Medgar Evers

Army Veteran Medgar Evers is today’s Veteran of the Day.
Today’s #VeteranOfTheDay is Army Veteran Medgar Evers, who was a prominent civil rights leader motivated by his military service to abolish racial discrimination.

Medgar Evers was born in July 1925 in Decatur, Mississippi. Growing up in the South during the Jim Crow era, Evers experienced segregation, discrimination and racially motivated violence firsthand. Throughout his early childhood, he wondered why there were never any protests or any unified responses to violence against the African American community.

In 1943, when Evers was 17, he dropped out of high school and joined the U.S. Army. He served in the 325th Port Company, a segregated, all-Black unit tasked with unloading weapons, vehicles and supplies from transport ships. His unit took part in the famed Red Ball Express, which kept Allied units supplied following the successful Allied invasion at Normandy. Evers saw action in Liège and Antwerp, Belgium; and Normandy, Le Havre and Cherbourg, France. He was honorably discharged with the rank of sergeant in 1946.

Like many African American soldiers serving in World War II, Evers’ service in Europe boosted his confidence in fighting for civil rights back home because they experienced many more freedoms in the European countries they served in than in the U.S. Evers even told his brother, “When we get out of the Army, we’re going to straighten this thing out!”

Evers went on to attend what is now Alcorn State University, obtaining a degree in business administration in 1952. There, he met his wife Myrlie Evers-Williams, a future civil rights leader who would become chairwoman of the National Association for the Advancement of Colored People’s (NAACP) board of directors from 1995 to 1998. After graduating, Evers worked as a traveling salesman for an insurance company.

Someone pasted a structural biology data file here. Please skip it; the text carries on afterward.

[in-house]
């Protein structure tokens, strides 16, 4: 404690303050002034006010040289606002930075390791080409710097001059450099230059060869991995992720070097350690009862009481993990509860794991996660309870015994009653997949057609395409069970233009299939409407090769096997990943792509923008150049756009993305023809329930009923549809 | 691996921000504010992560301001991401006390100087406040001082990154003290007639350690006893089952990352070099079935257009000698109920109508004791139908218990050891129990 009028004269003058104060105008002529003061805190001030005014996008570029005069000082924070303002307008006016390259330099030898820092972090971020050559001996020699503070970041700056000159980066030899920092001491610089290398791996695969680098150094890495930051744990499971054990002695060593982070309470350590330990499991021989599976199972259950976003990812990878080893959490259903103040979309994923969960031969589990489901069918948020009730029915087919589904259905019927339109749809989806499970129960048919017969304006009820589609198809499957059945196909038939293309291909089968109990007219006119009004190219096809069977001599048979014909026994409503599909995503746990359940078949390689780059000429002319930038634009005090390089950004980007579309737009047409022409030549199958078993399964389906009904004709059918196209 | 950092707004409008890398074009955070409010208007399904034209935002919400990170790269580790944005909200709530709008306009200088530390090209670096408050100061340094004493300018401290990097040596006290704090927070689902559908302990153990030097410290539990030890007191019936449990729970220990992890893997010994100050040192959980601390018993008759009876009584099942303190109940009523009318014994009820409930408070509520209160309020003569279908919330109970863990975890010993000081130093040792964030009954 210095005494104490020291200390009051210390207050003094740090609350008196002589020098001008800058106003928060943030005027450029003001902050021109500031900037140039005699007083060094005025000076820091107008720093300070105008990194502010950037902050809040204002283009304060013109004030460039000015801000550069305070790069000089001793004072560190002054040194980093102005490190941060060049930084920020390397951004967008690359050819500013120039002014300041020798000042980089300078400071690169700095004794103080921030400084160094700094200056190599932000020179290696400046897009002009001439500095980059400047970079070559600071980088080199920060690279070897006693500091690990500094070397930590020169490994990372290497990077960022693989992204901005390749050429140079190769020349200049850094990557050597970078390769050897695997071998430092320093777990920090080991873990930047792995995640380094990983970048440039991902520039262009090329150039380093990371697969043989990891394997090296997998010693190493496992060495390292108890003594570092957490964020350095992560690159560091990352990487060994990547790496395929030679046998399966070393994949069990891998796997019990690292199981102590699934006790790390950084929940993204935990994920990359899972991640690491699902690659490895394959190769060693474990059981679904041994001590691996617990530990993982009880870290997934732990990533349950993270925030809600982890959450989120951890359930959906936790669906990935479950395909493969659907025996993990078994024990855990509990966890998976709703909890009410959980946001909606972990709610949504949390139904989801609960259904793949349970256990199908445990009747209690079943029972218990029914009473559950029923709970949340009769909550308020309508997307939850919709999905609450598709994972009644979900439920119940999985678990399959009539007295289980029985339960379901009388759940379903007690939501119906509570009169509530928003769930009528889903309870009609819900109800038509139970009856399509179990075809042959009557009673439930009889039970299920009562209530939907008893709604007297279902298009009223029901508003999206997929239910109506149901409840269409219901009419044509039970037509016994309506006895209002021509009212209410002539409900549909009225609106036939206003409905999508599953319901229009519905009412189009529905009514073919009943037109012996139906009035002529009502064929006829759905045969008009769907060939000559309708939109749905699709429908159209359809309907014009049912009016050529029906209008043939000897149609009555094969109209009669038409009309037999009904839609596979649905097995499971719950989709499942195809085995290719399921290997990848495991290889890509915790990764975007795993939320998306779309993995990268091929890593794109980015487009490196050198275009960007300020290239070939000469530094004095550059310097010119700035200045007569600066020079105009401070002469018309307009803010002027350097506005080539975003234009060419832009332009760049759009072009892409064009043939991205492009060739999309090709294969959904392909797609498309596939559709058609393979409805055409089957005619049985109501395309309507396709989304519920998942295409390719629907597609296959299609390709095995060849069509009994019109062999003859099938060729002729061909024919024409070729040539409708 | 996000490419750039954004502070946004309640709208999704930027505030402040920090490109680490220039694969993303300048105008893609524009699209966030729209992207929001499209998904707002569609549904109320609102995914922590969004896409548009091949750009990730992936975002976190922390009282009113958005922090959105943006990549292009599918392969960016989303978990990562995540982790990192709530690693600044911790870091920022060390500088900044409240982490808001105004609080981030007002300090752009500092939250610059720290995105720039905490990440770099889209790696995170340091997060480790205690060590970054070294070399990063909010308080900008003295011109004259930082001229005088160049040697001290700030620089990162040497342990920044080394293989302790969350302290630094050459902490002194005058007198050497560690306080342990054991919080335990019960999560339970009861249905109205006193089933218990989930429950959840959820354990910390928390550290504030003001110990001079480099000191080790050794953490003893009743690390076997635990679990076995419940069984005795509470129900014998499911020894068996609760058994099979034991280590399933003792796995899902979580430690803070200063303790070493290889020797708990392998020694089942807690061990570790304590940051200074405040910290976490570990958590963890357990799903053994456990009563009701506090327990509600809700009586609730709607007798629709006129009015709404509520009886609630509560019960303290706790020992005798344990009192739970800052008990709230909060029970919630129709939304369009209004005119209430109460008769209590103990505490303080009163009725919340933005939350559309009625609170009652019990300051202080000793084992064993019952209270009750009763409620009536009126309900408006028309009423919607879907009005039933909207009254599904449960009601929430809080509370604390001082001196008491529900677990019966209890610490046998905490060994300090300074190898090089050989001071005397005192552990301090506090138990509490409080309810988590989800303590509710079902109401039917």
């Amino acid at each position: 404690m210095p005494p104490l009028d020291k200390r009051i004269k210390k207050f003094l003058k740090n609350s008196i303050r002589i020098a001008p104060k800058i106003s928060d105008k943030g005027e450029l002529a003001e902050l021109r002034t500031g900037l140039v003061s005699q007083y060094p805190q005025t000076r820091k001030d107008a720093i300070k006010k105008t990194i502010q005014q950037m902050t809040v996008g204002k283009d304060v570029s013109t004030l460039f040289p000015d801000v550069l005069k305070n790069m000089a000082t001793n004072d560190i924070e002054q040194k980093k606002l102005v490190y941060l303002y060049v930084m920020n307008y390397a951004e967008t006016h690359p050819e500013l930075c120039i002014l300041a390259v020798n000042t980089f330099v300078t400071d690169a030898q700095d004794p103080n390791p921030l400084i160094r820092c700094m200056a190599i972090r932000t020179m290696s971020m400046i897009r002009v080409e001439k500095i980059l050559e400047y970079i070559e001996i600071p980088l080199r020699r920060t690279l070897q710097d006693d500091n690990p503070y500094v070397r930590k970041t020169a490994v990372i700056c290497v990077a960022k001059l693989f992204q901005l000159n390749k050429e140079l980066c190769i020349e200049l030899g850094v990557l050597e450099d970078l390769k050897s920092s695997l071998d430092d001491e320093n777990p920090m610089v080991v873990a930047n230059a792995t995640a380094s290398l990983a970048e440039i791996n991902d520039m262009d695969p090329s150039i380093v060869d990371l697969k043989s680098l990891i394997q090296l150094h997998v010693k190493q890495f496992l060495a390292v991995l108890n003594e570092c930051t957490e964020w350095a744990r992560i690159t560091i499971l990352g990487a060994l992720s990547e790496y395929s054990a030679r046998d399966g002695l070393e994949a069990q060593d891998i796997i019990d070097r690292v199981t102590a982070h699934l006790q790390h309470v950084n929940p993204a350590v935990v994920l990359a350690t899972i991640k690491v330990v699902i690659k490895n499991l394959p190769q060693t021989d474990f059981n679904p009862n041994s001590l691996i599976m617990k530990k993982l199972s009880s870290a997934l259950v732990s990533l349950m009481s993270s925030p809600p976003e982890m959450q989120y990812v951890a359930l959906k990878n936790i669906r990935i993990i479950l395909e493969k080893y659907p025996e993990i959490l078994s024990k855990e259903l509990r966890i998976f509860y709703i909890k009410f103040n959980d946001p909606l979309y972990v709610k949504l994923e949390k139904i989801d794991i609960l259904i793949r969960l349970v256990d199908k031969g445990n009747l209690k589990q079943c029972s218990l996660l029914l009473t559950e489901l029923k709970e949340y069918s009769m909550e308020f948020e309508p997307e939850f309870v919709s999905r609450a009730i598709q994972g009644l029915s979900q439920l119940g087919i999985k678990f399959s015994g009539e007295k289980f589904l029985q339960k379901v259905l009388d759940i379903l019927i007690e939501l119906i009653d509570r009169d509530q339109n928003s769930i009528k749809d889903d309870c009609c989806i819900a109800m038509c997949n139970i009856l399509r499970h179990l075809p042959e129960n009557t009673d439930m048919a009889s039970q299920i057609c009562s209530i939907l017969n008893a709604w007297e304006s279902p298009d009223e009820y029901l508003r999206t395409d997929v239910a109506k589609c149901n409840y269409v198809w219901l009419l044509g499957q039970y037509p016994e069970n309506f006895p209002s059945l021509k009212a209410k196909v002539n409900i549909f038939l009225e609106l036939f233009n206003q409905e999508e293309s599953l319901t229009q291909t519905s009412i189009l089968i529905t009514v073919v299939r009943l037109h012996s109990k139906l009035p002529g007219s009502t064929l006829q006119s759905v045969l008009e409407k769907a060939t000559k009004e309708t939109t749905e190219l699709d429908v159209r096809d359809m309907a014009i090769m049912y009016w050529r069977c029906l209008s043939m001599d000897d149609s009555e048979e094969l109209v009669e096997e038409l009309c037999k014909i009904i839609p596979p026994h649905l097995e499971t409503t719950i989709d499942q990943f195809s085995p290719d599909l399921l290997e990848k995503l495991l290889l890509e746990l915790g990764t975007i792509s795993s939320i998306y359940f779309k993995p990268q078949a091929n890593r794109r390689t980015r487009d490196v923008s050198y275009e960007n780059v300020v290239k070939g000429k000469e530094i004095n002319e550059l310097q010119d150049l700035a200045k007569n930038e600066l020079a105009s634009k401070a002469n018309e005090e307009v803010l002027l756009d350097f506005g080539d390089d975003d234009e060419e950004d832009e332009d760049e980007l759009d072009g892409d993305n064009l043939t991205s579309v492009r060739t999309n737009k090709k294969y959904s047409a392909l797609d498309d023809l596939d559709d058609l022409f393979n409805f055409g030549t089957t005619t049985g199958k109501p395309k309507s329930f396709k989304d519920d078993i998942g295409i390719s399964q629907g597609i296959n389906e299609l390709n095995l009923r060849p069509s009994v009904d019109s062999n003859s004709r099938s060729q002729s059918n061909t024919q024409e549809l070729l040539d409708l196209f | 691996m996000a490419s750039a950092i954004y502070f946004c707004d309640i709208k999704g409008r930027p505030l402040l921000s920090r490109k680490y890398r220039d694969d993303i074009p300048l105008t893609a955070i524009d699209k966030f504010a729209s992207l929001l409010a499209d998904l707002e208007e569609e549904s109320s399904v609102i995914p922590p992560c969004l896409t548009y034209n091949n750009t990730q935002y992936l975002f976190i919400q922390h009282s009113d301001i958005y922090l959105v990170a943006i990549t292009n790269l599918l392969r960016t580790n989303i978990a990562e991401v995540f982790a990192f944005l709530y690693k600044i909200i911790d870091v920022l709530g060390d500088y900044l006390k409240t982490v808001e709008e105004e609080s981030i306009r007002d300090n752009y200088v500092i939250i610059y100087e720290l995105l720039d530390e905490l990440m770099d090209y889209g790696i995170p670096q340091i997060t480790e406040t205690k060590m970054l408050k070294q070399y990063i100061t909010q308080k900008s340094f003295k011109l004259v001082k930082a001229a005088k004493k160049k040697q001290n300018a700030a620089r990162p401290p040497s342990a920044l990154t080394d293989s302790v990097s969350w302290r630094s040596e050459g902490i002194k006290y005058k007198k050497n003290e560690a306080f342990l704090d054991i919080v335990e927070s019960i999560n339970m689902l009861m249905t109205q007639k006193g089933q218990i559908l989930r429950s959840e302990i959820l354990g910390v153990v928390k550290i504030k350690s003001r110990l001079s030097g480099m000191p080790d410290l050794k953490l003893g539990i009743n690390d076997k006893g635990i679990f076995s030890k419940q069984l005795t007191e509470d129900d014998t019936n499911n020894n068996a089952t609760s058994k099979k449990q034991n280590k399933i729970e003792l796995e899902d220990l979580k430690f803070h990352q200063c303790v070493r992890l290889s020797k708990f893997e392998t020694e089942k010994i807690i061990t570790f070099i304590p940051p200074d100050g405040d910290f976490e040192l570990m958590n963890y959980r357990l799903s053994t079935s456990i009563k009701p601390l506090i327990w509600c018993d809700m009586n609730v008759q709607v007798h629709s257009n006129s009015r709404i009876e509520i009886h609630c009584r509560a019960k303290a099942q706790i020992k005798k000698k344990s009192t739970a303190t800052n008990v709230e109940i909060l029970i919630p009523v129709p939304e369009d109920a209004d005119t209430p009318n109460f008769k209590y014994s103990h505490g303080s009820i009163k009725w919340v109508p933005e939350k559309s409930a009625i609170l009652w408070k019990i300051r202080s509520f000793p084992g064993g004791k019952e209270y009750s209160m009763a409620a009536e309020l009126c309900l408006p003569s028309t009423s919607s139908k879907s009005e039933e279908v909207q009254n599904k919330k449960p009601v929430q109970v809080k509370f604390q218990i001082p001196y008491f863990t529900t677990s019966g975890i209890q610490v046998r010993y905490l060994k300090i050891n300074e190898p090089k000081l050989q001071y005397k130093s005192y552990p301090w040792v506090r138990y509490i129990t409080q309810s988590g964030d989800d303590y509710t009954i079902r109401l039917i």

After traveling through impoverished Black communities in Mississippi for work, Evers was inspired to become an active volunteer with the local NAACP in Mississippi. With the NAACP, he coordinated boycotts against gasoline stations that denied African Americans access to their restrooms. Evers continued to take an active role in organizing and public activism, gaining the attention of national NAACP leaders and becoming Mississippi’s first field secretary for the organization.

Evers’ prominence as a civil rights leader made him a target of white supremacists. Just after midnight on June 12, 1963, hours after President John F. Kennedy’s historic speech asking Congress to enact civil rights legislation, Evers headed home from a Jackson Movement meeting. While walking up his driveway, a white supremacist shot him in the back. Evers died an hour later.

On June 19, Evers was buried in Arlington National Cemetery, receiving full military honors. The NAACP posthumously awarded Evers with the Springarn Medal.

Evers was 37 when he was killed.

We honor his service.


Nominate a Veteran for #VeteranOfTheDay

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It’s easy to nominate a Veteran. Visit our blog post about nominating to learn how to create the best submission.


Writer: Calvin Wong

Editors: Cate Manning, Tayler Rairigh

Reseacher: Gabriella Begley

Graphic Designers: Saul Leon

 

By DME Interns

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Published on Sep. 21, 2022

Estimated reading time is 2.4 min.

Views to date: 853

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4 Comments

  1. PAT ZENON September 28, 2022 at 12:45 pm - Reply

    Thanks. Quite Deserve

  2. PAT ZENON September 28, 2022 at 12:43 pm - Reply

    Thanks For Your Life. Black Americans like Me Too, Cherish Your Life Joy and Sacrifice. Thanks Deserving All Gratitude. Veteran Of The Day09/21/2022

  3. Senior Veterans Care Network September 21, 2022 at 3:00 pm - Reply

    We honor the service of Medgar Evers.

    • franksydnor September 24, 2022 at 9:03 pm - Reply

      Riveting inspirational and heart-warming reading of Medgar Evans fighting for freedom justice and equality in Jim Crow Mississippi!

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